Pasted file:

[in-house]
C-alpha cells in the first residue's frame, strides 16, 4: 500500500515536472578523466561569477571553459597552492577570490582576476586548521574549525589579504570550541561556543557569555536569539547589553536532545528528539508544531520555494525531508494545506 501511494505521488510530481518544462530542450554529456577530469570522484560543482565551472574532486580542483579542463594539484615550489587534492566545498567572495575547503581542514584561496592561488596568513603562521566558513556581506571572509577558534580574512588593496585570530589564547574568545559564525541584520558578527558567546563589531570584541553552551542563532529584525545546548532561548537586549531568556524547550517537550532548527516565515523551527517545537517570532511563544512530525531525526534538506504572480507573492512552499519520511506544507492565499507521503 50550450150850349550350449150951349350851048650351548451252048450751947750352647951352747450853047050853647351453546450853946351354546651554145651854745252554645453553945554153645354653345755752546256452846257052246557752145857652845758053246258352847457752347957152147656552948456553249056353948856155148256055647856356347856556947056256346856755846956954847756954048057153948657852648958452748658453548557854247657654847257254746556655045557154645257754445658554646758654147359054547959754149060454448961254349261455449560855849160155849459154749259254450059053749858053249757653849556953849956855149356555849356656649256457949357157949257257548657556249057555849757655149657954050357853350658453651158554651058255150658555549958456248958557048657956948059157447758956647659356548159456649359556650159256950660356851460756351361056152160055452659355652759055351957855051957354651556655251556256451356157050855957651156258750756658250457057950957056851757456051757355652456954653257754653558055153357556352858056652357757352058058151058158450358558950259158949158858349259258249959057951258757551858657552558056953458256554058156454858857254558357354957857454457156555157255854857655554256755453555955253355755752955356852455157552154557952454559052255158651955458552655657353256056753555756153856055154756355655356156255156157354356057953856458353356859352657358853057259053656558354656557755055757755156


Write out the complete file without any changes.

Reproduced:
[in-house]
C-alpha cells in the first residue's frame, strides 16, 4: 500500500515536472578523466561569477571553459597552492577570490582576476586548521574549525589579504570550541561556543557569555536569539547589553536532545528528539508544531520555494525531508494545506 501511494505521488510530481518544462530542450554529456577530469570522484560543482565551472574532486580542483579542463594539484615550489587534492566545498567572495575547503581542514584561496592561488596568513603562521566558513556581506571572509577558534580574512588593496585570530589564547574568545559564525541584520558578527558567546563589531570584541553552551542563532529584525545546548532561548537586549531568556524547550517537550532548527516565515523551527517545537517570532511563544512530525531525526534538506504572480507573492512552499519520511506544507492565499507521503 50550450150850349550350449150951349350851048650351548451252048450751947750352647951352747450853047050853647351453546450853946351354546651554145651854745252554645453553945554153645354653345755752546256452846257052246557752145857652845758053246258352847457752347957152147656552948456553249056353948856155148256055647856356347856556947056256346856755846956954847756954048057153948657852648958452748658453548557854247657654847257254746556655045557154645257754445658554646758654147359054547959754149060454448961254349261455449560855849160155849459154749259254450059053749858053249757653849556953849956855149356555849356656649256457949357157949257257548657556249057555849757655149657954050357853350658453651158554651058255150658555549958456248958557048657956948059157447758956647659356548159456649359556650159256950660356851460756351361056152160055452659355652759055351957855051957354651556655251556256451356157050855957651156258750756658250457057950957056851757456051757355652456954653257754653558055153357556352858056652357757352058058151058158450358558950259158949158858349259258249959057951258757551858657552558056953458256554058156454858857254558357354957857454457156555157255854857655554256755453555955253355755752955356852455157552154557952454559052255158651955458552655657353256056753555756153856055154756355655356156255156157354356057953856458353356859352657358853057259053656558354656557755055757755156